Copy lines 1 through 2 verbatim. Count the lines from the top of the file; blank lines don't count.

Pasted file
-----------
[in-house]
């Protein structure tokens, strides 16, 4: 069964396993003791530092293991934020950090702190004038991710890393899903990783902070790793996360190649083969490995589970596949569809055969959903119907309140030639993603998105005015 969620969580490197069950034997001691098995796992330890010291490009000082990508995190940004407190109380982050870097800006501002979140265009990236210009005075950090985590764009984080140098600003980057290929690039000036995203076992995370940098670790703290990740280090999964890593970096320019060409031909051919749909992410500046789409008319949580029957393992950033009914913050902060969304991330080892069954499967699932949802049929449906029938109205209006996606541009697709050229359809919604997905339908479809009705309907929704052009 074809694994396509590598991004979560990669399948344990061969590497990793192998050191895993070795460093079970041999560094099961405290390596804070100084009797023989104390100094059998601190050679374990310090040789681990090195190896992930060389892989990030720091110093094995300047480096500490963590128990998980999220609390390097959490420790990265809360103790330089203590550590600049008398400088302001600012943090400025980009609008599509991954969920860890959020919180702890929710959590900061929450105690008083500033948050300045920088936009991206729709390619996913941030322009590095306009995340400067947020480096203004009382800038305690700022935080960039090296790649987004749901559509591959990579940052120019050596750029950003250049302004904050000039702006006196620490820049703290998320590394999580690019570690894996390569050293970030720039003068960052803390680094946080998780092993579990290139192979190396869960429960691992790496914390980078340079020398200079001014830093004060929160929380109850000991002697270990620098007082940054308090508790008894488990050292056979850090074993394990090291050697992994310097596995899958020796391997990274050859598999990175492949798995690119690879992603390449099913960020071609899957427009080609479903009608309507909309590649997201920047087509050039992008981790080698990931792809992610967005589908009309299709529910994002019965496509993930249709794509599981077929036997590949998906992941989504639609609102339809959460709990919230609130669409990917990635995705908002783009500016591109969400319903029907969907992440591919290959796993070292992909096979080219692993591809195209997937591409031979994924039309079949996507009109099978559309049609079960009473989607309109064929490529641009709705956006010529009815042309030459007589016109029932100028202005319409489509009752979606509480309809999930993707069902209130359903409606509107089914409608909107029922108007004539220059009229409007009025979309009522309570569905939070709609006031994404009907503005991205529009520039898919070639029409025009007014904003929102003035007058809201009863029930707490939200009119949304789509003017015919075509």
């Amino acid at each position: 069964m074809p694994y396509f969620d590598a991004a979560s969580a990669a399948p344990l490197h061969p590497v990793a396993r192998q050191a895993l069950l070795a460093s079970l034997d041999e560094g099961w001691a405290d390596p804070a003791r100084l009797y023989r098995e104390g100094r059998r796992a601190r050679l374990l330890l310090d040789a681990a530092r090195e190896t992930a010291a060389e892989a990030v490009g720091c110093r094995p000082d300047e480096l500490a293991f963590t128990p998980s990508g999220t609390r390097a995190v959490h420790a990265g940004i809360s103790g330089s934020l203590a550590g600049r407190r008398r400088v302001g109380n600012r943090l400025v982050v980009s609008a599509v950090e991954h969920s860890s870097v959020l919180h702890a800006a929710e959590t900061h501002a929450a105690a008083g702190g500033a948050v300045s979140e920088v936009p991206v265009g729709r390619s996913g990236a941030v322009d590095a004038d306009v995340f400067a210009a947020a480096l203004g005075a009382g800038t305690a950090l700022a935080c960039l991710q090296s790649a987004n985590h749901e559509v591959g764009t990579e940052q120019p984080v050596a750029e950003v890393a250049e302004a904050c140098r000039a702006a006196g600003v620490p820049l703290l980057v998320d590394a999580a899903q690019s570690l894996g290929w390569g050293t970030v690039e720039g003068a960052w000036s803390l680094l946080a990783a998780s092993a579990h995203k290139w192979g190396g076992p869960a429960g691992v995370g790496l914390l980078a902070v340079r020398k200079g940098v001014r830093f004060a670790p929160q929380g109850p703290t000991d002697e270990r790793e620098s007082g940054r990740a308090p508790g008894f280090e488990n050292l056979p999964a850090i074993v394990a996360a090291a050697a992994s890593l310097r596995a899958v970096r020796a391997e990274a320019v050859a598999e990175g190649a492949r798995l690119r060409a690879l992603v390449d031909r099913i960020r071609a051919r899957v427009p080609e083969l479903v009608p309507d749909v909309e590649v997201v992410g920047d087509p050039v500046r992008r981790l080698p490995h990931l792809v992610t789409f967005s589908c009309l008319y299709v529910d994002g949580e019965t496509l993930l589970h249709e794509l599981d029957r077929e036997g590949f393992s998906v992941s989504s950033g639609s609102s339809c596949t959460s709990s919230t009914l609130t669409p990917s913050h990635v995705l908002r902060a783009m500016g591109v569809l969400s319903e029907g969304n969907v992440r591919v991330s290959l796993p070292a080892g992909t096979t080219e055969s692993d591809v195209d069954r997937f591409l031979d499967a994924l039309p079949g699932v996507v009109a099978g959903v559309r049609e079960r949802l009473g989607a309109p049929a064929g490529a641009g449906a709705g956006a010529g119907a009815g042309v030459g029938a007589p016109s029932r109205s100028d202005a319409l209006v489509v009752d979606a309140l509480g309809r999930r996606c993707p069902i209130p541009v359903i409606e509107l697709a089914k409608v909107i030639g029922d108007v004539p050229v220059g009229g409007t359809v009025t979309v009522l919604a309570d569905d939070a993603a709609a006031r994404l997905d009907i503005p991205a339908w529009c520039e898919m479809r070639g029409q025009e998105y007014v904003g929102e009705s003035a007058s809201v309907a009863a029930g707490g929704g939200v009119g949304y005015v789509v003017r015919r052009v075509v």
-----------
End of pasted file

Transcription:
[in-house]
């Protein structure tokens, strides 16, 4: 069964396993003791530092293991934020950090702190004038991710890393899903990783902070790793996360190649083969490995589970596949569809055969959903119907309140030639993603998105005015 969620969580490197069950034997001691098995796992330890010291490009000082990508995190940004407190109380982050870097800006501002979140265009990236210009005075950090985590764009984080140098600003980057290929690039000036995203076992995370940098670790703290990740280090999964890593970096320019060409031909051919749909992410500046789409008319949580029957393992950033009914913050902060969304991330080892069954499967699932949802049929449906029938109205209006996606541009697709050229359809919604997905339908479809009705309907929704052009 074809694994396509590598991004979560990669399948344990061969590497990793192998050191895993070795460093079970041999560094099961405290390596804070100084009797023989104390100094059998601190050679374990310090040789681990090195190896992930060389892989990030720091110093094995300047480096500490963590128990998980999220609390390097959490420790990265809360103790330089203590550590600049008398400088302001600012943090400025980009609008599509991954969920860890959020919180702890929710959590900061929450105690008083500033948050300045920088936009991206729709390619996913941030322009590095306009995340400067947020480096203004009382800038305690700022935080960039090296790649987004749901559509591959990579940052120019050596750029950003250049302004904050000039702006006196620490820049703290998320590394999580690019570690894996390569050293970030720039003068960052803390680094946080998780092993579990290139192979190396869960429960691992790496914390980078340079020398200079001014830093004060929160929380109850000991002697270990620098007082940054308090508790008894488990050292056979850090074993394990090291050697992994310097596995899958020796391997990274050859598999990175492949798995690119690879992603390449099913960020071609899957427009080609479903009608309507909309590649997201920047087509050039992008981790080698990931792809992610967005589908009309299709529910994002019965496509993930249709794509599981077929036997590949998906992941989504639609609102339809959460709990919230609130669409990917990635995705908002783009500016591109969400319903029907969907992440591919290959796993070292992909096979080219692993591809195209997937591409031979994924039309079949996507009109099978559309049609079960009473989607309109064929490529641009709705956006010529009815042309030459007589016109029932100028202005319409489509009752979606509480309809999930993707069902209130359903409606509107089914409608909107029922108007004539220059009229409007009025979309009522309570569905939070709609006031994404009907503005991205529009520039898919070639029409025009007014904003929102003035007058809201009863029930707490939200009119949304789509003017015919075509």